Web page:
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Nursing schools adapt to the new normal: Training students on how to properly care for COVID patients

Posted at 2:19 AM, Mar 11, 2021
and last updated 2021-03-11 02:19:32-05

FORT MYERS, Fla. — Helping patients through tough times is just a smidge of what nurses do. However, for those looking to enter the career field, getting started can be tough, and when you add in learning how to care for patients with COVID - 19, the mission to save lives takes on a whole new meaning and purpose.

“To get them to think about this from a nursing perspective, and what it is their role is going to be when they graduate and land their first nursing job,” said Kelly Goebel, B.S.N. Program Director at Florida Gulf Coast University's School of Nursing.

Kelly Goebel B.S.N. Program Director at Floridas Gulf Coast University’s School of Nursing says, it's been a challenge getting her students ready for the COVID-filled hospital floors.

“We’ve had to teach a little more about P.P.E and how you put on the masks, and the face shields, and how you gown up if you were, in fact, to come in contact with a COVID patient,” said Goebel.

Transitioning from remote scenarios and virtual nursing simulations Goebel says bringing students back into the classroom for face-to-face learning was best. However, the most challenging portion of the curriculum is teaching students how to handle the most difficult part about the job, brought on by the pandemic.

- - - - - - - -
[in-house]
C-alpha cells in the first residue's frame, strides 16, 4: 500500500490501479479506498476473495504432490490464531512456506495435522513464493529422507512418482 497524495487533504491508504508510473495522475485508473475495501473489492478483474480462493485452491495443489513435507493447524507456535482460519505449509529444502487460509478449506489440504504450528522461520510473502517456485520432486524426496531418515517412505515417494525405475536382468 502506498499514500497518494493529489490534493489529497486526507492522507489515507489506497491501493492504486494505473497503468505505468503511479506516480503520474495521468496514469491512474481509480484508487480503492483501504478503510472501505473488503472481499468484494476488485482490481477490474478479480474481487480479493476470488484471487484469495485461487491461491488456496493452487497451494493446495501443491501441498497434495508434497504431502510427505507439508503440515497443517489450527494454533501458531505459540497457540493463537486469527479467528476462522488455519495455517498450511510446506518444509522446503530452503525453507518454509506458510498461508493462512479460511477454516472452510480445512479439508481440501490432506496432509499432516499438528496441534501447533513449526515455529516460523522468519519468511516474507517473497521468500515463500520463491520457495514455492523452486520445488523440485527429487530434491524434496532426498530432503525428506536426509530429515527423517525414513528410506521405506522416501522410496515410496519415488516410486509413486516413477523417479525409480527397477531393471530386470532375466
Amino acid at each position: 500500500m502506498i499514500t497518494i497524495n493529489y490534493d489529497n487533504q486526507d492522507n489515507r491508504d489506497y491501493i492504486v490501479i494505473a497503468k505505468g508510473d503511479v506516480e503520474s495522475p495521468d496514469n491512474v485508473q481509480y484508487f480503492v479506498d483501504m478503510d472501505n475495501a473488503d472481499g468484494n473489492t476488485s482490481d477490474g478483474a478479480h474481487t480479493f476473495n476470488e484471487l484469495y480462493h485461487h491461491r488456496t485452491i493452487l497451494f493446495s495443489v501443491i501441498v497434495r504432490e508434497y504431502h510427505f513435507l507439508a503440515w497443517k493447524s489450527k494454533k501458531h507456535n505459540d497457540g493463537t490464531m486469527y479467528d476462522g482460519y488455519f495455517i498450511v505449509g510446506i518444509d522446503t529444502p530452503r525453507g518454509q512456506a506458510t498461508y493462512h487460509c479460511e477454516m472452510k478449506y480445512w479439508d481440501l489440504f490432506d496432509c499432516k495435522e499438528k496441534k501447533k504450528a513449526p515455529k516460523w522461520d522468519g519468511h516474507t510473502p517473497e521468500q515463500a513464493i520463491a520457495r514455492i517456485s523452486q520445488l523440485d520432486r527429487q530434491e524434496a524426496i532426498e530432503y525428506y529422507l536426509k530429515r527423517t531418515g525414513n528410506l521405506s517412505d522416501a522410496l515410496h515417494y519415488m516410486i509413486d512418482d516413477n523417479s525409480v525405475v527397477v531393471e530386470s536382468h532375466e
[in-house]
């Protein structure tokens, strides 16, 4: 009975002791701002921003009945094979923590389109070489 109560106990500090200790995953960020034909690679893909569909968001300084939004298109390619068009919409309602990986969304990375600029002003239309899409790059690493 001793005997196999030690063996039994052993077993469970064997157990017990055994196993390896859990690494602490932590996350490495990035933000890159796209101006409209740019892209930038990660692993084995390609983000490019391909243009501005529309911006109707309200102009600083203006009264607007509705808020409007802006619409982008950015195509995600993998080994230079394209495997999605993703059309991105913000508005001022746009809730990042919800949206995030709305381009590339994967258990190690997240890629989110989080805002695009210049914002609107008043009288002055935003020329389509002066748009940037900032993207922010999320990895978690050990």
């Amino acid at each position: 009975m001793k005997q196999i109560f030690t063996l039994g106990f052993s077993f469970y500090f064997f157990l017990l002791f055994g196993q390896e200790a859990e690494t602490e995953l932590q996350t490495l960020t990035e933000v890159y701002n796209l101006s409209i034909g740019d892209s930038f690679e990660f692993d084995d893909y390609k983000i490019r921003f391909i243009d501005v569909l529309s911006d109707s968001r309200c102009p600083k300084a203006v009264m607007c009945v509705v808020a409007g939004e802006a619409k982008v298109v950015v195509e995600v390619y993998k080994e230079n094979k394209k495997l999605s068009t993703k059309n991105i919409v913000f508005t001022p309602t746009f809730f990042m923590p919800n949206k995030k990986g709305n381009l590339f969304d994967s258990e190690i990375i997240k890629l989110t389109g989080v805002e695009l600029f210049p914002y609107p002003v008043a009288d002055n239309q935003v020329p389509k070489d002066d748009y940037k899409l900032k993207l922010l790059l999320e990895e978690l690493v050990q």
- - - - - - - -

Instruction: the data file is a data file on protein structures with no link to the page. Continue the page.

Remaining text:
“A very big part that’s emotional for students to understand and families to understand is that they can’t be at the bedside with their loved ones, and so we try and relay those kinds of scenarios, so they are ready for that. It's also a whole different way of managing patients, they are sicker, the protocols are different they are ever-changing,” said Goebel.

2nd-semester nursing student Austin Gandia says while the classroom learning experience has been a bit different, he’s had the opportunity to save lives outside a simulation.

“Me and about 8 other B.S.N students gave about 300 COVID vaccines, that was our first chance at interacting with patients, talking with them. I just get so excited every time I talk about it like this is what I’m meant to be doing,” said Austin Gandia.

Moving forward Gandia says, the reward for him and his classmates is knowing they are going into the world to save lives.

“I can assure you that day when you do end up taking that first step into a hospital and talking to your first patient, man, it’s going to be something that you're going to remember for the rest of your life,” said Gandia.

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